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112 RBZ fintech sandbox registrations but what has it achieved in nearly a year?

RBZ, Harare Business District, Forex Foreign Exchange Auction govt, Monetary Policy Committee (MPC), fintech sanbox

So… Reserve Bank of Zimbabwe (RBZ) Governor Dr Mangudya released the Monetary Policy Statement (MPS) yesterday ahead of the scheduled date that was mentioned in The Sunday Mail… Well, that’s all good with me because in the MPS we got more than a paragraph about the RBZ’s Fintech Regulatory Sandbox. In the MPS, the Central Bank Governor said that “the Sandbox had received 112 registrations on the online portal and a further 31 applications at various stages

This is excellent news because it looks like when the number of applications that are still in processing reach completion, the number would have more than doubled from the 58 that were reported in 2021’s Mid-term Monetary Policy Statement.

Of the 112 registered participants, software and systems development still reigned supreme with 48% even though it is is a 6 point drop from the 54% that were registered the previous year. Payment startups went up by a point from 17% to 18%.

Slide to the right for the end of 2021
Slide to the left for mid-2021

More registrations but nothing substantial…

All of these new registrations are encouraging but we still don’t have any more information than that. In an article we published this morning, the biggest issue was that we still don’t have a clue what the sandbox has been doing for nearly a year.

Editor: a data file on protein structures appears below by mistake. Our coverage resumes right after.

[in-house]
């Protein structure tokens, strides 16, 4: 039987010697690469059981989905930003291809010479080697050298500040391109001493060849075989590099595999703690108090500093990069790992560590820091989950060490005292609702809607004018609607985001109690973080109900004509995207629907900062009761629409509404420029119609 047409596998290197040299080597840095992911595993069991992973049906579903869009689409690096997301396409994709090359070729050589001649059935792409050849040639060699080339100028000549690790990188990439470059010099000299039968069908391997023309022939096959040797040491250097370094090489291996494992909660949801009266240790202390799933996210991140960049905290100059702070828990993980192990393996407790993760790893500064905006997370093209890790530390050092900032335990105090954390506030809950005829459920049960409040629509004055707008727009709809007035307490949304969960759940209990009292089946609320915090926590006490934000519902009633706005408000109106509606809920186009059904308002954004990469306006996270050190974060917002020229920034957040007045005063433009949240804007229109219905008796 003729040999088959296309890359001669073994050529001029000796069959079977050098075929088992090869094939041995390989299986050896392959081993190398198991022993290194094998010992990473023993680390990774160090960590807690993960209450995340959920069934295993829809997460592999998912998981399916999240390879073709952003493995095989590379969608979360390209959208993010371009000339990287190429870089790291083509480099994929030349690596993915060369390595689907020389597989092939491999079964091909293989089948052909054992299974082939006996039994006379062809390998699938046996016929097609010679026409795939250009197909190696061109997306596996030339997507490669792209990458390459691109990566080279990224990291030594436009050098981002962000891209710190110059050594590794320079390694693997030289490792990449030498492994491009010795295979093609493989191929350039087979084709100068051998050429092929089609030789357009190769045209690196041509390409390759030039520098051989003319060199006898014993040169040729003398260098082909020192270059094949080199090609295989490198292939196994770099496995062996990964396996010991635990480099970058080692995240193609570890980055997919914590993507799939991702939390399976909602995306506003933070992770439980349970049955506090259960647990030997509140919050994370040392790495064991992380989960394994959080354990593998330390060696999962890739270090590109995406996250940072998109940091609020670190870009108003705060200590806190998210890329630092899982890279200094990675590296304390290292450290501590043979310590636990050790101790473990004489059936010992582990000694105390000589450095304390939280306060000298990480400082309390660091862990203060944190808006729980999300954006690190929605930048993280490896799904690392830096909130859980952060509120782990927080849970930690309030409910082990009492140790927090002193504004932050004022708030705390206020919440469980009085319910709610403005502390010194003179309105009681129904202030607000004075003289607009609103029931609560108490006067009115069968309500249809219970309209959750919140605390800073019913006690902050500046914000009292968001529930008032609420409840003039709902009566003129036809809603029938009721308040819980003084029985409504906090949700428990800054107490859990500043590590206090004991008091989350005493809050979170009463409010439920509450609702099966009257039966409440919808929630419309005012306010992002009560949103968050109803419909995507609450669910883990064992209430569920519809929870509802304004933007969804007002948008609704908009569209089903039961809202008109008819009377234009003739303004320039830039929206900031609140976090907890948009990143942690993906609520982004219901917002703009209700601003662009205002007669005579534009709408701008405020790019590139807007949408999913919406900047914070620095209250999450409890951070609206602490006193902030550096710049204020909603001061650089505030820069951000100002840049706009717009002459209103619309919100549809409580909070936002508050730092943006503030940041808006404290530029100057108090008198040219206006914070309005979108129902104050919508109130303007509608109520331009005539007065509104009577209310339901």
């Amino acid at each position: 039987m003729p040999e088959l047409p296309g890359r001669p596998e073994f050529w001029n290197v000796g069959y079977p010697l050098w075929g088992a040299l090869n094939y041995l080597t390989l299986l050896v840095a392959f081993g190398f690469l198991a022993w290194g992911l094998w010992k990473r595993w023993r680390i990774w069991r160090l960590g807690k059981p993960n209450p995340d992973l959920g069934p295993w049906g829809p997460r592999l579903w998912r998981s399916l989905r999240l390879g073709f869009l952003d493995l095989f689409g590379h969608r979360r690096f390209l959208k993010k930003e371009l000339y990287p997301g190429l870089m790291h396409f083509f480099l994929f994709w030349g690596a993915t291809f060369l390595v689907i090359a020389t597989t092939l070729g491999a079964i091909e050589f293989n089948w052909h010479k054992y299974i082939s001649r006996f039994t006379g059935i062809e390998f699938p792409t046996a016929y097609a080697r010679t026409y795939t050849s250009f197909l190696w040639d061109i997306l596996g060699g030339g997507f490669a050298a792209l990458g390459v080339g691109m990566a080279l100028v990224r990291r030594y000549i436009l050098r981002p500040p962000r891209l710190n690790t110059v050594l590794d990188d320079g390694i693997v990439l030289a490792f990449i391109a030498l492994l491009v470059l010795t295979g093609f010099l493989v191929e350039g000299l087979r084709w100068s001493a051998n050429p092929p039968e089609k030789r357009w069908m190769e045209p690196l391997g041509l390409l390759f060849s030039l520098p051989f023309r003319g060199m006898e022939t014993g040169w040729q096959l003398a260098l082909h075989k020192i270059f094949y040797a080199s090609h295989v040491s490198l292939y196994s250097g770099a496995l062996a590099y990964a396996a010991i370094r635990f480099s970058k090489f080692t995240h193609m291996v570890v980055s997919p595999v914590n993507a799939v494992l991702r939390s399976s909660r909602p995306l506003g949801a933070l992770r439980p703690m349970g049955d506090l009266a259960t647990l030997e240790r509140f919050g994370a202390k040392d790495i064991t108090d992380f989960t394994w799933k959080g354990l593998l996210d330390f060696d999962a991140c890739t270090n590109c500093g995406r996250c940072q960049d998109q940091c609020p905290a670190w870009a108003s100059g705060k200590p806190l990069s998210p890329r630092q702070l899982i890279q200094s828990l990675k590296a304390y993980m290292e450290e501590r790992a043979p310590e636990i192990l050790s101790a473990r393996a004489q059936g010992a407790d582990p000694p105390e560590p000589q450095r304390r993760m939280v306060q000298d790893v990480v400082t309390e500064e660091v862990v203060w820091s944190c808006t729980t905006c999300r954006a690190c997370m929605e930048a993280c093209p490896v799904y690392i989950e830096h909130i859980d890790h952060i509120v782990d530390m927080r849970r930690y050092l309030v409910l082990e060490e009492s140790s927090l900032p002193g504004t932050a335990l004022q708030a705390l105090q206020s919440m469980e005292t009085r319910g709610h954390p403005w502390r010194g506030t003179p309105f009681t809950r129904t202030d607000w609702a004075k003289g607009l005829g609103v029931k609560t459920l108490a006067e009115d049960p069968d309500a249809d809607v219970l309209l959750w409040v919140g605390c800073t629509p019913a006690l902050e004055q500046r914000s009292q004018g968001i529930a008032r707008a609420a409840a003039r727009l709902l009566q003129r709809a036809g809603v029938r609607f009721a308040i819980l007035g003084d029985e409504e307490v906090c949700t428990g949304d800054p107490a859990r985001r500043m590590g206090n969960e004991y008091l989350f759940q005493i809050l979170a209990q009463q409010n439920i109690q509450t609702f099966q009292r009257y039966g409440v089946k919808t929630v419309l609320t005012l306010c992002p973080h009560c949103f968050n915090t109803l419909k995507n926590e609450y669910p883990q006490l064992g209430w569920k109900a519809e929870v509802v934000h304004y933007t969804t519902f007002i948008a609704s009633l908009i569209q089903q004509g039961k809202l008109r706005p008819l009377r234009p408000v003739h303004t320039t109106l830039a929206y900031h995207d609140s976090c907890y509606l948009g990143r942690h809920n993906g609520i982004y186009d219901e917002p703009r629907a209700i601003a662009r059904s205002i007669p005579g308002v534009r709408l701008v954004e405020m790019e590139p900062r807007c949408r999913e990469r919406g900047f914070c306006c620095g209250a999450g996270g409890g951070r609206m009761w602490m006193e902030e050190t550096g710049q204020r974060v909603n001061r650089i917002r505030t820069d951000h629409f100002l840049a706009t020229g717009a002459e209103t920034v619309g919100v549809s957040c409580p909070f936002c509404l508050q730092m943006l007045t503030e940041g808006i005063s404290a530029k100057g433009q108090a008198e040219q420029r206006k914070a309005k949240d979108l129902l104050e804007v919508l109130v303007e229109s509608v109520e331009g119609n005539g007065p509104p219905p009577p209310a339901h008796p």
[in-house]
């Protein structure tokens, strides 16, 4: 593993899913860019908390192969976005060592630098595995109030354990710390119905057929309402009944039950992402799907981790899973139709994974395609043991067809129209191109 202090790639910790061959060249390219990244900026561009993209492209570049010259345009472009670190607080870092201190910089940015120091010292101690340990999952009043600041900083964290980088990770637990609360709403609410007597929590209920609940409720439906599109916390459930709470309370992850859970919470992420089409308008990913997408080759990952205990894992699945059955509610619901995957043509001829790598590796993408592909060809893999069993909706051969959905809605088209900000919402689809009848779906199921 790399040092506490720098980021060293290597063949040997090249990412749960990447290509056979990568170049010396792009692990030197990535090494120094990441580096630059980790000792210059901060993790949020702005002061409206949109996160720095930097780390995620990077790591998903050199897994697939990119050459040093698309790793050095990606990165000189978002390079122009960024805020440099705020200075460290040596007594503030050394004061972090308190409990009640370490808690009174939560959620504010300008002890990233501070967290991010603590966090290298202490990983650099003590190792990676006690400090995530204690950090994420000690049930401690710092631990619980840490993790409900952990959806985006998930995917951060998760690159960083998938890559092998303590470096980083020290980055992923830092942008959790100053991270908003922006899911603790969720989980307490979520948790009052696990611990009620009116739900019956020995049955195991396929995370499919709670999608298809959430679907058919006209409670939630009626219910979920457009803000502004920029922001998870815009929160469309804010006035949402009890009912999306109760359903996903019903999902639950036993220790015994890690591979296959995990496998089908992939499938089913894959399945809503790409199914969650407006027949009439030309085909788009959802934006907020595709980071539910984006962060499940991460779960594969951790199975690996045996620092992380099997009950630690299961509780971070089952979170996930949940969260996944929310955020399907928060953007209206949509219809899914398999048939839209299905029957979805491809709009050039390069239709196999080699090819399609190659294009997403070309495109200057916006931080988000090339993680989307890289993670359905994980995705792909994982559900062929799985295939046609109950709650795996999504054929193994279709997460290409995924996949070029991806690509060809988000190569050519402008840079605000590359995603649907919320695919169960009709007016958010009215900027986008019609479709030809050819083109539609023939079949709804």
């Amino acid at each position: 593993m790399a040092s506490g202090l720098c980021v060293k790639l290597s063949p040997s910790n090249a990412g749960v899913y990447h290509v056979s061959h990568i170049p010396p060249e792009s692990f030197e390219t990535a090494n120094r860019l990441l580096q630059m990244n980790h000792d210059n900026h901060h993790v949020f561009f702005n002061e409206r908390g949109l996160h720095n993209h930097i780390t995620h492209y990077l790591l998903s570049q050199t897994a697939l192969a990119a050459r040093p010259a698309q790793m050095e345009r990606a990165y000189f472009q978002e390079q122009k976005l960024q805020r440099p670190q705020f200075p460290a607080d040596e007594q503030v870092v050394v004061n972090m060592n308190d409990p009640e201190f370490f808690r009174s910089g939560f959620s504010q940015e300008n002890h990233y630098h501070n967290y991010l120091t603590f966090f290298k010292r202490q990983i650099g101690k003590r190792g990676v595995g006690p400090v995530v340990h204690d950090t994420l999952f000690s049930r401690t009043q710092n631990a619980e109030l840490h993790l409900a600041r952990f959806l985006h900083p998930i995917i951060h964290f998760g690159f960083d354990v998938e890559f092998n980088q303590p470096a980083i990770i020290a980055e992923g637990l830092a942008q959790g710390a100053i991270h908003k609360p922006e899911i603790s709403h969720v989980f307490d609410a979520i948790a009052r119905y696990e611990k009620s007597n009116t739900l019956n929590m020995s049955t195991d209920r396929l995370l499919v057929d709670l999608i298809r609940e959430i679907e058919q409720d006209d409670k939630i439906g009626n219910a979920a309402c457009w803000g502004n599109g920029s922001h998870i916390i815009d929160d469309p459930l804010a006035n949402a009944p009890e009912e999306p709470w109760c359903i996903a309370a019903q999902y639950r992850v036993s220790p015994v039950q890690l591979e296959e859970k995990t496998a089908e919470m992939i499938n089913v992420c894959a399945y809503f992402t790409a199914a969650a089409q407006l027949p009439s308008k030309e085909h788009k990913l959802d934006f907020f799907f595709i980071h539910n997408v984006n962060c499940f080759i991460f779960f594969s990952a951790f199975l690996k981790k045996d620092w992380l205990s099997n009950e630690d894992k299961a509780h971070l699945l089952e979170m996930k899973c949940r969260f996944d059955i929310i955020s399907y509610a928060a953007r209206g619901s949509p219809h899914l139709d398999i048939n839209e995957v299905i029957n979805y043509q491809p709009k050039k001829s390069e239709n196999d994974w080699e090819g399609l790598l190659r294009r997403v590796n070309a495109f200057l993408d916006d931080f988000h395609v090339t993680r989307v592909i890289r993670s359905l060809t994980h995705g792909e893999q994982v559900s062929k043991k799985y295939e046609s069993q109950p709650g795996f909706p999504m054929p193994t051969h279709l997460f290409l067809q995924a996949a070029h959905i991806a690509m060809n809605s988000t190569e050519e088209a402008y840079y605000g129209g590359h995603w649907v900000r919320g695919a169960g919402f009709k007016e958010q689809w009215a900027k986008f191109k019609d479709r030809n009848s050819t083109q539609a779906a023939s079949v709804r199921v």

RBZ’s fintech sandbox needs to be more than a footnote in tomorrow’s MPS

The endeavour is supposed to bring fintech startups and traditional financial institutions closer together and maybe foster relations to improve financial services. But from what the Reserve Bank Governor has issued, we are all still none the wiser as to what the sandbox has achieved in almost a year of activity.

Now, I know that some of these things might be too early to discuss, but at the very least we could get some idea of which startups and innovations or even industries the regulators see potential in. This does two things, the first is that it’s an advert to potential investors and funders for these enterprises. There is no bigger endorsement for a sub-sector than a country’s central bank saying that it sees potential in it even if it’s the Reserve Bank of Zimbabwe.

The second thing is that it might encourage other startups who have not signed up for the fintech regulatory sandbox in that field(s) to approach the RBZ. The more the merrier for the central bank because it will have a larger constellation of businesses to work with and different perspectives…

Unfortunately, it looks like we will have to continue waiting for something more substantial from the RBZ about its sandbox, in the meantime, the gap continues to widen…


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